B: The songs that we have written since the split with Acts of Sedition have been a bit heavier than our other releases, but the songs are also becoming longer, more complex, and stemming from even more diverse influences. We don’t have many solid future plans right now, but I would imagine that we will be looking for a better production with some of our new songs. We have never really focused on being a “heavy” band, but some of our newer songs definitely have heavier parts as well as more dynamic structures. As for that “Spanish-sounding arpeggio,” I think that we just really liked the outro from our “Those Who Die Dancing” EP and it fit well with the first song on our split with AOS, so we just put it there as well. We often play “Better Dead than Domestic” and “Molded” together live, so it makes for a pretty epic bridge between the two songs.

COLLECTIVE: All the releases I’ve seen from you folks thus far have this rather distinctive artwork going on that’s heavily stylized and also rather creepy (particularly, it has to be said, the split LP, what with its skull-faced-monk-thing billowing smoke and shot full of arrows…). How does it tie in with what you’re all about and why have you plumped for the imagery you have?

B: Our good friend Jeremy Forson (www.jeremyforson.com) has done all of our artwork. He grew up in the Reno scene and moved away to Oakland to go to art school at CCA (California College of Arts) to hone his skills, though he’s kept really involved in the Reno scene. Jeremy has done all of our record covers, inserts, t-shirts, stickers, buttons, etc. For the artwork, we send Jeremy the lyrics and music and he puts together the art based on how he feels the music should be depicted – we don’t give him any direction or tell him what we want, we pretty much just leave it up to him. Then we usually have the covers screened locally and put together the inserts and stuff ourselves. It’s a DIY fair all around with many members of the Reno scene contributing.

COLLECTIVE: Additionally, all the releases are super DIY and a whole lot of love seems to have gone into them. How important to is the concept of “DIY” to you as a band? What’s your take on the direction a lot of supposed hardcore bands/labels seem to be taking, almost tripping over themselves to affect a gloss of corporate schtick or at least employing similar tactics to the majors?

B: The DIY ethic is everything to this band. We started Spacement Records as a collectively run, band-centered label to put out ours and our friends records. We do as much as we can ourselves and have tried to make sure that our releases are more than just the music; we want them to be solid with artwork, lyrics, explanations, production, and plenty of contact info if kids want to get in touch and talk or ask questions. What we can’t do ourselves, we ask for help from friends and local businesses to give us a hand. We are very fortunate to live in an amazing community full of caring individuals who are willing to help each other out when the time comes. We want kids to grow and learn from the DIY experience that they have through attending our shows or picking up our records or whatever. We want to make sure that kids know that we are not any different than them and that they can start bands, write zines, start a record label, distro books that they like, put on shows, make a stencil, or do whatever their hearts desire. To us, DIY is what we do, there is no other way.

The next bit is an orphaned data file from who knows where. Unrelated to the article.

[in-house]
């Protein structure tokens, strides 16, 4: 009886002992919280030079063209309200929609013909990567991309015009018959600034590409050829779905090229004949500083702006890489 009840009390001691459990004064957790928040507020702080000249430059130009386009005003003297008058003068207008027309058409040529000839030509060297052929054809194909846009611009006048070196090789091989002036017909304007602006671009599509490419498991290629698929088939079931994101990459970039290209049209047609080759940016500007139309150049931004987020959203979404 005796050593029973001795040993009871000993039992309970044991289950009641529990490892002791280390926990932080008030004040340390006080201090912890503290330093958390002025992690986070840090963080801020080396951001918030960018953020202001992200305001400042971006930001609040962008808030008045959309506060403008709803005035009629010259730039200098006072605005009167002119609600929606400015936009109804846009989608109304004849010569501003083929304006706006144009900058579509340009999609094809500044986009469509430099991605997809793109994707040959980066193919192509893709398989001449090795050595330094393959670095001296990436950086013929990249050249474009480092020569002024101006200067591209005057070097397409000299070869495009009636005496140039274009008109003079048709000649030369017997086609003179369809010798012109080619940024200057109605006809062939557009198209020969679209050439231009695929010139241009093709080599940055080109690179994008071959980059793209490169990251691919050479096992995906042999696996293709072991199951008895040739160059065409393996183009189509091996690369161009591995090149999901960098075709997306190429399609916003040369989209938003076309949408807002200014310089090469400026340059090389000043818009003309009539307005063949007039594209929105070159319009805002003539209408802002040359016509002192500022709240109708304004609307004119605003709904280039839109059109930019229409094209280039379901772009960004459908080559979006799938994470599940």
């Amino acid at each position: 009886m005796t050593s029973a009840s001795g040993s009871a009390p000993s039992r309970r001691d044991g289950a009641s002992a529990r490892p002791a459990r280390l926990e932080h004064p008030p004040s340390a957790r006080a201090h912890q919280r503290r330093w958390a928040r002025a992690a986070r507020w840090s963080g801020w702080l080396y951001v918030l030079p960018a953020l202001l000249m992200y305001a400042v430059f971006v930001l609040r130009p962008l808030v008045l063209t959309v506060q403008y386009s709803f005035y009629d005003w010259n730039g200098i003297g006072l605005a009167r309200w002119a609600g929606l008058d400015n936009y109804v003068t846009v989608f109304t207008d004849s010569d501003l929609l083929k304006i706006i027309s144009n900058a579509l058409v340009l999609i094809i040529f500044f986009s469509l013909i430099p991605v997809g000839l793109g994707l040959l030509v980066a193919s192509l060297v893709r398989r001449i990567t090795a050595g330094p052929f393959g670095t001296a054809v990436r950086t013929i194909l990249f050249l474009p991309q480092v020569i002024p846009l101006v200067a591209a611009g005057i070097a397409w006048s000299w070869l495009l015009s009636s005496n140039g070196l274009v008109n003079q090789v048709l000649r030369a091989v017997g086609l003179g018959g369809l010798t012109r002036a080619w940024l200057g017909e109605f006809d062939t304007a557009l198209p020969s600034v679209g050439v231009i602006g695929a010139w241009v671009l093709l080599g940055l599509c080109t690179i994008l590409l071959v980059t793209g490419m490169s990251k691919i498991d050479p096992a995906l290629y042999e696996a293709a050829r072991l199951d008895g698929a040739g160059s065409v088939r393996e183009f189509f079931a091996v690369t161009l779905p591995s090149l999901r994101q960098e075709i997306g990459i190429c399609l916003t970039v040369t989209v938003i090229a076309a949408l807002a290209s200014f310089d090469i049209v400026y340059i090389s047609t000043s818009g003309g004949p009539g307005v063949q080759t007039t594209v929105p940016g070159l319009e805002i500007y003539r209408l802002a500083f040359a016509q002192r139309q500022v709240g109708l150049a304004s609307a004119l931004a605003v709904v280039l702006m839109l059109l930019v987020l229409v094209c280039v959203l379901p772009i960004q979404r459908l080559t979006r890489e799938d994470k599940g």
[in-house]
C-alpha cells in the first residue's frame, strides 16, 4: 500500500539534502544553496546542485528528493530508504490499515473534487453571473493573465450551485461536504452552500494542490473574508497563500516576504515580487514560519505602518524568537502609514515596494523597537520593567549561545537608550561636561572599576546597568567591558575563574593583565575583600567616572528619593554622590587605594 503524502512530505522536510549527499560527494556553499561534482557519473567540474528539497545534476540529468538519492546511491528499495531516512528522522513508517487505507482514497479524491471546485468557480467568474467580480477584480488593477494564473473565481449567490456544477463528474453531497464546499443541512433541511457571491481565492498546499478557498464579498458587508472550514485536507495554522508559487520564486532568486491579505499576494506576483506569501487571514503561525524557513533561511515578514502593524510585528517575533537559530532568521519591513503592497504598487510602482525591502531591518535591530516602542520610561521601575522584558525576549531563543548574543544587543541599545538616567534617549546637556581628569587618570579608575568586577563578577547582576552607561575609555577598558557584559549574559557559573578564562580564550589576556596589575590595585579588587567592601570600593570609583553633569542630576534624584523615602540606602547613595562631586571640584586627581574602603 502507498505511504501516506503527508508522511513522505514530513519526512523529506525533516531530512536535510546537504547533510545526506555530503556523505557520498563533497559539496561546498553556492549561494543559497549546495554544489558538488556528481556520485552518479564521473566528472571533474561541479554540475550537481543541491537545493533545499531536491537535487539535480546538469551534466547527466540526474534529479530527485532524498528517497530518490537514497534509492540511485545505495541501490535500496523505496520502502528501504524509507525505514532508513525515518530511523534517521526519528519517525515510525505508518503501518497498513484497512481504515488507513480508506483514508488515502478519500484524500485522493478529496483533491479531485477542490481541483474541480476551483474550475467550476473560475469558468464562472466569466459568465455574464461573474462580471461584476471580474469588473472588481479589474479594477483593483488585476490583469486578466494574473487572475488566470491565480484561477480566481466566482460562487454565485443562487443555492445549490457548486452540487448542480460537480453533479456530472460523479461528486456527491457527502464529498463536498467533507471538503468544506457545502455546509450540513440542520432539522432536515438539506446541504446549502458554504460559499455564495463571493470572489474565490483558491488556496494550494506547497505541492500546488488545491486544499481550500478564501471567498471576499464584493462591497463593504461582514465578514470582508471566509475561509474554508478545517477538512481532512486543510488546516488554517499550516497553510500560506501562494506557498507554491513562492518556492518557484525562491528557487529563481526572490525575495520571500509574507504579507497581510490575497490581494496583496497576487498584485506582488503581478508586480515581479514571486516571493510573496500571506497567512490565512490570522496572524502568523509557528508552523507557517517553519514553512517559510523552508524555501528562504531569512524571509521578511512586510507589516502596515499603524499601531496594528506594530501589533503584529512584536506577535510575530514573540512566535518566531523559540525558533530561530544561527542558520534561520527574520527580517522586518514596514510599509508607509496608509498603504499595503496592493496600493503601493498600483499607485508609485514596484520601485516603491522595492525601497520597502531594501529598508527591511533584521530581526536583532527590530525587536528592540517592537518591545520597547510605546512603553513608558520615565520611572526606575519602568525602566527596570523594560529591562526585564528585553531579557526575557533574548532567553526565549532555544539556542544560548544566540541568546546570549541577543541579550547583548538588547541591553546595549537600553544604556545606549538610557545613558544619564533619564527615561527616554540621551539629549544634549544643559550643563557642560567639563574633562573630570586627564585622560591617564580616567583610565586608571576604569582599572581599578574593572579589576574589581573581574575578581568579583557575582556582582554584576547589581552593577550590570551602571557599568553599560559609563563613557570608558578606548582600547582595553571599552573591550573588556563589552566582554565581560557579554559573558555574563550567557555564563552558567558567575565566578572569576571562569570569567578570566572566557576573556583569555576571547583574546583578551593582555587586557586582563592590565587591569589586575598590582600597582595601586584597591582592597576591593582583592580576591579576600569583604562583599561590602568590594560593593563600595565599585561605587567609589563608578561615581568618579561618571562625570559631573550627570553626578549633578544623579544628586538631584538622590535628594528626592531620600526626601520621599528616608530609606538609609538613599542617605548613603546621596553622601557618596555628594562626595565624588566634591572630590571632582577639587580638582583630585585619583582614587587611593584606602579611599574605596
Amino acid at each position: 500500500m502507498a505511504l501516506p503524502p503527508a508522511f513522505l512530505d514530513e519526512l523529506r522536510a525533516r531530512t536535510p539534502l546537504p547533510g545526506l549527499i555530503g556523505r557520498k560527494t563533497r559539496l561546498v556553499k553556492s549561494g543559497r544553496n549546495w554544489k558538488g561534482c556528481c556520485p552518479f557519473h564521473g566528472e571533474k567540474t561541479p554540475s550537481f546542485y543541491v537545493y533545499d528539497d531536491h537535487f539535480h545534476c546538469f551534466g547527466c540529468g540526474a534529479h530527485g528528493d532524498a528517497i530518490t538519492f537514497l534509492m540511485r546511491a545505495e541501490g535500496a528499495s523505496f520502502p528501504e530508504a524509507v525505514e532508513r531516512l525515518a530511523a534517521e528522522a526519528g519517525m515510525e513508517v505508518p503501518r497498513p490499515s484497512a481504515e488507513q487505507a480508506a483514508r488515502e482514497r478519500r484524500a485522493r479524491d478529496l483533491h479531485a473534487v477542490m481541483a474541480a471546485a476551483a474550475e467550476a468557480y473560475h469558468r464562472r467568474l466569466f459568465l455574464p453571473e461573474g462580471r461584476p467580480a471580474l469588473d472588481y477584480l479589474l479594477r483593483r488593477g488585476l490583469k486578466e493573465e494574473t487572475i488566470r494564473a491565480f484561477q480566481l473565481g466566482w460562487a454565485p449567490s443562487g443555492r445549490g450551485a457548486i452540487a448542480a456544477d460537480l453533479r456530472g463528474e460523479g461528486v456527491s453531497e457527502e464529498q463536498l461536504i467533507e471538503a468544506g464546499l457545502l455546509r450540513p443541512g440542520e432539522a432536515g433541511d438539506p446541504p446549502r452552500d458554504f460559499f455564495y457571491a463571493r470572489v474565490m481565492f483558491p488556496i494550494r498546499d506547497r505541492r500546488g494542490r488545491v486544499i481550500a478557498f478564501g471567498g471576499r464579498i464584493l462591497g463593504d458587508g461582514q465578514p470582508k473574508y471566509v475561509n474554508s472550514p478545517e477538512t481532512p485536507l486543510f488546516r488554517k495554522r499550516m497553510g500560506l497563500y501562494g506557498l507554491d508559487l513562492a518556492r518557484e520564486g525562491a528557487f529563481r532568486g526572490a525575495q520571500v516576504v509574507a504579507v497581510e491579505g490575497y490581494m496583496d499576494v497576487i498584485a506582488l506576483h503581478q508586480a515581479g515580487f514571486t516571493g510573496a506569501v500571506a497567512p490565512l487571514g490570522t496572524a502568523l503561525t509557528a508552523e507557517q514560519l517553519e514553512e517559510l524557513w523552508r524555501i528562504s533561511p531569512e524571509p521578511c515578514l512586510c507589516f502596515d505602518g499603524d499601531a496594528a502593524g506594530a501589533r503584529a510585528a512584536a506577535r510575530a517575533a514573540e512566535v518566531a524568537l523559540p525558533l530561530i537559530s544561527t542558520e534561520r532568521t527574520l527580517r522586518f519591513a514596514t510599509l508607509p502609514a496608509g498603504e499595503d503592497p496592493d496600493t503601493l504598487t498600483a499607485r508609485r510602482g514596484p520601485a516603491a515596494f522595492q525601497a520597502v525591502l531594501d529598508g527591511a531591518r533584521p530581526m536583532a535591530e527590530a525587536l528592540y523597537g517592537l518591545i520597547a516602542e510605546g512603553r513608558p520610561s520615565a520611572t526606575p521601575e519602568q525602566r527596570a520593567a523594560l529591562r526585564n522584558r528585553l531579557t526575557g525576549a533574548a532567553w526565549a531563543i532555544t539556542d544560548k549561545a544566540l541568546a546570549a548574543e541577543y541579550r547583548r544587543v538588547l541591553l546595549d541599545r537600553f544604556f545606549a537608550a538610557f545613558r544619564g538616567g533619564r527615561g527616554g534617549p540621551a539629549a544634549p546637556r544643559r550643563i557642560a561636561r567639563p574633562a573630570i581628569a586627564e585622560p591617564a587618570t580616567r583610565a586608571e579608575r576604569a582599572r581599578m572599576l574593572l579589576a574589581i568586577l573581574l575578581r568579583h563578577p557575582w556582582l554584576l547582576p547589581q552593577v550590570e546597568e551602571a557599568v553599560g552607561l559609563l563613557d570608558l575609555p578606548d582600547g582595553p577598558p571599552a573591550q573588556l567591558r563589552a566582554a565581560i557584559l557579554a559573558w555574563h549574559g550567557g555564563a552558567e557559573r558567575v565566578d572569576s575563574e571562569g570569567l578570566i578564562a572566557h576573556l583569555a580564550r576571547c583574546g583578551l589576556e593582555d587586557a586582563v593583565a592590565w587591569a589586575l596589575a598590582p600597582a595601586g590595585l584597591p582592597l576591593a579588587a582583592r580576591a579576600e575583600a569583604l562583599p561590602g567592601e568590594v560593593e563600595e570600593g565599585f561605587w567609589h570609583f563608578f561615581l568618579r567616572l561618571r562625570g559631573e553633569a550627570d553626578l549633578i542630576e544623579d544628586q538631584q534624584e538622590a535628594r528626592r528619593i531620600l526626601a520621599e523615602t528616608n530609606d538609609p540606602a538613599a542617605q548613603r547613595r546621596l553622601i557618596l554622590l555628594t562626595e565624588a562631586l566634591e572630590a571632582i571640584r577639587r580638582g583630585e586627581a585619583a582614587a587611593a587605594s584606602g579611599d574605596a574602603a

As for the direction that other HC bands / labels have been taking, in the way of creating a more mainstream audience, or going for a more glossy production, that’s fine for them. If their goal is to sell a bunch of records and have a booking agent and have six t-shirt designs and three hoodie designs, then that is fine with me. If they want to make their version of HC watered-down, unthreatening, and more “entertaining” in order to appeal to a wider audience, then that is great for them. It’s just not HC anymore though – it might be some good tunes, but that’s about all. They can sell their CDs at Best Buy or whatever other corporate chain that they want. It’s not for us. We want HC to be first and foremost, sincere, heartfelt, passionate, and a direct threat to the status quo. We will never compromise our ideals or our passion for the record industry or for capitalism. We make the music and art that we love, and if other people want to check it out, then that’s great. We never got into the DIY HC scene to become popular or to make money – we just want to stay true to what we believe and make music, art, friends, and have a good time doing it.